BOZEMAN – Dan Gustafson spent 30 years collecting insects, worms, clams and other organisms that indicated the changing health of Montana’s streams.
The recently retired Montana State University ecologist has now donated his entire collection to the Montana Entomology Collection, which is housed at MSU.
The donation is the largest single gift the Montana Entomology Collection has ever received, said curator Michael Ivie, an MSU entomologist. He estimated that Gustafson donated more than 1 million specimens, books, scientific papers, field notes and photos. The highly valuable donation includes six cabinets, as well as many boxes – altogether, more than nine cubic yards.
Among other things, the collection documents the introduction and spread of whirling disease and New Zealand mudsnails in Montana, Ivie said. At one point, Gustafson reported that he had processed more than 18,000 worms to see which ones were responsible for helping transmit whirling disease to rainbow trout in the state. He said he found incriminating evidence that the Tubifex tubifex was the only important worm host for the whirling disease parasite in Montana.
Gustafson’s collection includes Tubifex tubifex and other Montana worms. The collection also contains an assortment of aquatic snail species, many of which now have the potential to become endangered, Ivie said.
“There’s tons and tons and tons of this stuff,” Donna Ivie said as she held up a plastic bag containing a clam shell. Donna, Michael’s wife, is volunteering to help incorporate Gustafson’s collection into the Montana Entomology Collection.
Other specimens in Gustafson’s collection include beetles, bugs, mayflies, stoneflies, caddisflies, dragonflies and damselflies. The dragonfly and damselfly portion of the collection was the basis for the “Dragonflies and Damselflies of Montana,” by Gustafson and Kelly Miller when Miller was an undergraduate at MSU, Ivie said. Miller is now a faculty member and curator of arthropods at the Museum of Southwestern Biology at the University of New Mexico.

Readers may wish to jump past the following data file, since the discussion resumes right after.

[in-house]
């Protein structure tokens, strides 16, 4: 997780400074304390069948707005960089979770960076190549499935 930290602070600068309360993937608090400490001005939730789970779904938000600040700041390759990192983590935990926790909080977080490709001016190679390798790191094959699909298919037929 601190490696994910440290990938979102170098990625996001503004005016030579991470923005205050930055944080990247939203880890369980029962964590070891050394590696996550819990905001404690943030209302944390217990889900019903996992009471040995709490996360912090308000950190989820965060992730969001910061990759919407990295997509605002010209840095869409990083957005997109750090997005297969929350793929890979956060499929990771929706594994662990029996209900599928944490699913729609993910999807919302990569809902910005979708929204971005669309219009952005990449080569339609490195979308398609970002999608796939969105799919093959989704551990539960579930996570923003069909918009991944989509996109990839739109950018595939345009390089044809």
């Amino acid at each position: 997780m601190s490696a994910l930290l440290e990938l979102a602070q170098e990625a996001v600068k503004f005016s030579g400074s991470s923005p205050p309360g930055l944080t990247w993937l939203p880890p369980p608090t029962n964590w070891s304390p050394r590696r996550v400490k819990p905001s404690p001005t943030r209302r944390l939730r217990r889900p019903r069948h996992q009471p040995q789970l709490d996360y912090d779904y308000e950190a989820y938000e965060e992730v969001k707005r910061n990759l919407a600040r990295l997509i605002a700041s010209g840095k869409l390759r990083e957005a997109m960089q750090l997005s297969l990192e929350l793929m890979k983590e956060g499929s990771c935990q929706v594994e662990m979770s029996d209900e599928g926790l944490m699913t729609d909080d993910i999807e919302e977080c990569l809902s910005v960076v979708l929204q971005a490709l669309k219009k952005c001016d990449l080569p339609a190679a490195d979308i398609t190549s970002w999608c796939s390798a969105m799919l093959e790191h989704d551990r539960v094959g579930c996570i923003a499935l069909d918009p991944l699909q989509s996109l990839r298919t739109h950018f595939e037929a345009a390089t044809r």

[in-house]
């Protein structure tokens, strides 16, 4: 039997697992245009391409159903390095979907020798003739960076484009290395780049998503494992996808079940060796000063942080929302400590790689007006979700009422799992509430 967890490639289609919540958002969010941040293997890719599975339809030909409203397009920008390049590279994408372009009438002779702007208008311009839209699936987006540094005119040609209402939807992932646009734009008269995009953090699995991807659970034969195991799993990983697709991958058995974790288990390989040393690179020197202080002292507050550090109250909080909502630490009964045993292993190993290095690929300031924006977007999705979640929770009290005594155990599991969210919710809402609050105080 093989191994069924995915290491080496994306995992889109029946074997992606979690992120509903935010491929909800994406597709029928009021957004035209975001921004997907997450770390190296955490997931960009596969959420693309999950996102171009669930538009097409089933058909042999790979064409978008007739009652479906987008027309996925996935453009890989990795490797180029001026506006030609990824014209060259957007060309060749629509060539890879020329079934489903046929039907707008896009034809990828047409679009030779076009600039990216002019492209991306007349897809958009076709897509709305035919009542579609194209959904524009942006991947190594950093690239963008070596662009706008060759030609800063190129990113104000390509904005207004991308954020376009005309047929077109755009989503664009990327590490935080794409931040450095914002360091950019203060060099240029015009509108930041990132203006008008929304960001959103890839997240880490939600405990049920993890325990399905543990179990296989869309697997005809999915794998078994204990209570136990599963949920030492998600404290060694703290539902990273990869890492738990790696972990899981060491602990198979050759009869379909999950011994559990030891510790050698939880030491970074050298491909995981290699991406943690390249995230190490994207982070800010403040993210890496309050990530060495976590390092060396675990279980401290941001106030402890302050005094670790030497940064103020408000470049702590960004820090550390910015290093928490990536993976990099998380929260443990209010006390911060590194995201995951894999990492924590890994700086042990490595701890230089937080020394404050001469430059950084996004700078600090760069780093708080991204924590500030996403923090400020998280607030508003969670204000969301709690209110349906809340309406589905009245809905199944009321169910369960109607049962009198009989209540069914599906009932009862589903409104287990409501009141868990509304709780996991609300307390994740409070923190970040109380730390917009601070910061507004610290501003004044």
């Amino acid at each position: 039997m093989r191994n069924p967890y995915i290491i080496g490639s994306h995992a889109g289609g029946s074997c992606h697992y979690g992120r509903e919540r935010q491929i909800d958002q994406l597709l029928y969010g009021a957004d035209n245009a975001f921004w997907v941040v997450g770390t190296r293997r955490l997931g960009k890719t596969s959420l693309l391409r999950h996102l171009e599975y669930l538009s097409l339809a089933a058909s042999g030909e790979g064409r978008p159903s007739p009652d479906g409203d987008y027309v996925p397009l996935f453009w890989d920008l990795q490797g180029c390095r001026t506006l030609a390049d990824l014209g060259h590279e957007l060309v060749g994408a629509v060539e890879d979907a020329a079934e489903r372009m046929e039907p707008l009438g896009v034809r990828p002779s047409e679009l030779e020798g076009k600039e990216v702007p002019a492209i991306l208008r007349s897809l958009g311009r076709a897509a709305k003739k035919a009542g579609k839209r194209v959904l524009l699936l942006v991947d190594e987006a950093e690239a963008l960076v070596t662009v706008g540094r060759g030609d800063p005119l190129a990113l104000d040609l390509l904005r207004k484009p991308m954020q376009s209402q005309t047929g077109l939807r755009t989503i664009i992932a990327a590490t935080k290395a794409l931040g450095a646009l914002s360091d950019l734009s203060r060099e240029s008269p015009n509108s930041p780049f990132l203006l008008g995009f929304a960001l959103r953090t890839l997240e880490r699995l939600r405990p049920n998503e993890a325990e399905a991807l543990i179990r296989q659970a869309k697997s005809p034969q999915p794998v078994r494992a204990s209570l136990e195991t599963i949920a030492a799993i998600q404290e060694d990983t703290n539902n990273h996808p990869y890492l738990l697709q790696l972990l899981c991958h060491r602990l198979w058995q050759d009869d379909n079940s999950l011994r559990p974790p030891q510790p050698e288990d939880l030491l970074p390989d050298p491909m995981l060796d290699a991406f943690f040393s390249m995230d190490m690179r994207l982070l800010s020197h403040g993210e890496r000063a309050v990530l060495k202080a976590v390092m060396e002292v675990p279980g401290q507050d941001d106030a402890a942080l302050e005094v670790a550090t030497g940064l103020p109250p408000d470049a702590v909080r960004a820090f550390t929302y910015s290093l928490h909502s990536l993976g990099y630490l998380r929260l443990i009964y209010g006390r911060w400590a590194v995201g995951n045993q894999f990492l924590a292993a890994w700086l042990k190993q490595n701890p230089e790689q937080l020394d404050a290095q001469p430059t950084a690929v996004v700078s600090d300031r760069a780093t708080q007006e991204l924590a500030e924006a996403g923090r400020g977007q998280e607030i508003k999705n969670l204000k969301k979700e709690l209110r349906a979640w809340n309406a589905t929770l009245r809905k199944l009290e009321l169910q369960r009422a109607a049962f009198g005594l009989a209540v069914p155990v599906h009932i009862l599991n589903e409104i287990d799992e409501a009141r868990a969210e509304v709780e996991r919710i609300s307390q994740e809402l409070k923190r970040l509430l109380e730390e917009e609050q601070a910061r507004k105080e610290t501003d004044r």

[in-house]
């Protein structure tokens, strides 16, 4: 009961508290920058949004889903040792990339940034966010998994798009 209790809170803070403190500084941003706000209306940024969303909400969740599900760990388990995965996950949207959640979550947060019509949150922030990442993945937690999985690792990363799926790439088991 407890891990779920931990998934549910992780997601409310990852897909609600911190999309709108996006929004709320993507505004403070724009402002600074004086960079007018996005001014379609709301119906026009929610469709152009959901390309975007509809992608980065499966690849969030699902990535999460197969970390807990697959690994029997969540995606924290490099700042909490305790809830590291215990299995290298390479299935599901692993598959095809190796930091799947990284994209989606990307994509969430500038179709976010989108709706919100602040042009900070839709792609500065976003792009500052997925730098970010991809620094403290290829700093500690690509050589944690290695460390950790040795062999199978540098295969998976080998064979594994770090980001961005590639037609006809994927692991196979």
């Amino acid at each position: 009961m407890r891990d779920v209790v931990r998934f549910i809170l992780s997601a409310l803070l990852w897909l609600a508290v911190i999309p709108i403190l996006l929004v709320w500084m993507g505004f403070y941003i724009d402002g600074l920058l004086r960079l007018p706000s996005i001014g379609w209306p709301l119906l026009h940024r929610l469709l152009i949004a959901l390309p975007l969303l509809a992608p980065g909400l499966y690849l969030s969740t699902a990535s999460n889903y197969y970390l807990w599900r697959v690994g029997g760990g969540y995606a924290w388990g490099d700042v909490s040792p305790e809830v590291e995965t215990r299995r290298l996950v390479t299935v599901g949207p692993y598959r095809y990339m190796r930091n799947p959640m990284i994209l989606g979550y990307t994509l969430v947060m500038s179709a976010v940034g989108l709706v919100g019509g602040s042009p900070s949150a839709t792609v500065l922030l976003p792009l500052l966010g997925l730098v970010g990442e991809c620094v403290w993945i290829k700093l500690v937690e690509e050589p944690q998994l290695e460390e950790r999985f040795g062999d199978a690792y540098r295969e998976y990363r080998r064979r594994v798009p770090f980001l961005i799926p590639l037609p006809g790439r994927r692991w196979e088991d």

“These undergraduate projects support success,” Ivie noted.
Gustafson also went far beyond the mere gathering of scientific papers and books during his career. He organized and indexed them so they would be easier for other ecologists to use.
“Dan doesn’t do anything unless he does it all,” Donna Ivie said.
Mike Ivie said Gustafson’s field notes and photos are important for documenting change, whether it be global change or human-induced change in Montana.
Worms, snails and clams may seem out of place in an entomology collection, but Ivie said Montana has no invertebrate museum. Therefore, the Montana Entomology Collection at MSU is the relevant state repository for Gustafson’s work.
“You can’t just throw that stuff away because it’s important and it can’t leave the state,” Ivie said.
He added that the first step after receiving a collection is to make sure the collection is safe and stable. Incorporating it into the Montana Entomology Collection will involve individually moving 70,000 pinned insects and almost 1,000 storage trays.
“It’s a massive undertaking,” Ivie said.
Evelyn Boswell, (406) 994-5135 or email@example.com